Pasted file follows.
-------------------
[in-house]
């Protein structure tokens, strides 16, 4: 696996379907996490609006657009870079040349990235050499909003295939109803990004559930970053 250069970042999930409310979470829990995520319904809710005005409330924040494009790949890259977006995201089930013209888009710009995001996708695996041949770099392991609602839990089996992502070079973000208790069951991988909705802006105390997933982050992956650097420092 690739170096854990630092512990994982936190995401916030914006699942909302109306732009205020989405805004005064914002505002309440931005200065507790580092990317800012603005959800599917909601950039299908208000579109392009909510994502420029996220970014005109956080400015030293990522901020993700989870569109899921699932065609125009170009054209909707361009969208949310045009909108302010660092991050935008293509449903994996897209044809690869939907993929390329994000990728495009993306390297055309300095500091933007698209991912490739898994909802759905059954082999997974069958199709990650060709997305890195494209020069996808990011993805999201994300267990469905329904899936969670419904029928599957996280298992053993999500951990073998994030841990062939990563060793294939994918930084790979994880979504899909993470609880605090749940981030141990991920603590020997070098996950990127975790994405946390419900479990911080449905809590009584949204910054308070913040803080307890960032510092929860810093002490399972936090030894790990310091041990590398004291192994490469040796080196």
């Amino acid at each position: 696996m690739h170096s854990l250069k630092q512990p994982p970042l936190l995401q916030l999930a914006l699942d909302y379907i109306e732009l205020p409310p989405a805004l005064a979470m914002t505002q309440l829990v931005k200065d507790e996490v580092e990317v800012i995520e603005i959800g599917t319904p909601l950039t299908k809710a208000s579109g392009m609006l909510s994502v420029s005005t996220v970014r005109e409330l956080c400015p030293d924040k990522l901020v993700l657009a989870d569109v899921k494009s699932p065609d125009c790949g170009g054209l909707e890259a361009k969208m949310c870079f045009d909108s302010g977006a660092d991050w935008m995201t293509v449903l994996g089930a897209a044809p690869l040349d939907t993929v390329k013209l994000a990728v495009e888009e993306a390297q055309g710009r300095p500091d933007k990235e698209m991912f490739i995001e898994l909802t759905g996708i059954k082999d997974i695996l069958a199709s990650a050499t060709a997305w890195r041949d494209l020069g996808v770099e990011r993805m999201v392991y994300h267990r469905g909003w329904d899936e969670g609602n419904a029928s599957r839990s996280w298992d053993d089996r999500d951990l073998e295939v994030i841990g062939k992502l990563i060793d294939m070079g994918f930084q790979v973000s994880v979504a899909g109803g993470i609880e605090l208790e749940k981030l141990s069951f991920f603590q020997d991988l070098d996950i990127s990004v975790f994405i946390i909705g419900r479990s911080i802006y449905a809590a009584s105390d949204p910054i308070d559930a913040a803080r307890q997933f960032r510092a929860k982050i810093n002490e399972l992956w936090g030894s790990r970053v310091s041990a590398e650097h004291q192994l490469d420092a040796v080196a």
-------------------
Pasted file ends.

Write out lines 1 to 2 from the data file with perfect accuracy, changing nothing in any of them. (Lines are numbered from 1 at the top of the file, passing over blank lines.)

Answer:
[in-house]
């Protein structure tokens, strides 16, 4: 696996379907996490609006657009870079040349990235050499909003295939109803990004559930970053 250069970042999930409310979470829990995520319904809710005005409330924040494009790949890259977006995201089930013209888009710009995001996708695996041949770099392991609602839990089996992502070079973000208790069951991988909705802006105390997933982050992956650097420092 690739170096854990630092512990994982936190995401916030914006699942909302109306732009205020989405805004005064914002505002309440931005200065507790580092990317800012603005959800599917909601950039299908208000579109392009909510994502420029996220970014005109956080400015030293990522901020993700989870569109899921699932065609125009170009054209909707361009969208949310045009909108302010660092991050935008293509449903994996897209044809690869939907993929390329994000990728495009993306390297055309300095500091933007698209991912490739898994909802759905059954082999997974069958199709990650060709997305890195494209020069996808990011993805999201994300267990469905329904899936969670419904029928599957996280298992053993999500951990073998994030841990062939990563060793294939994918930084790979994880979504899909993470609880605090749940981030141990991920603590020997070098996950990127975790994405946390419900479990911080449905809590009584949204910054308070913040803080307890960032510092929860810093002490399972936090030894790990310091041990590398004291192994490469040796080196």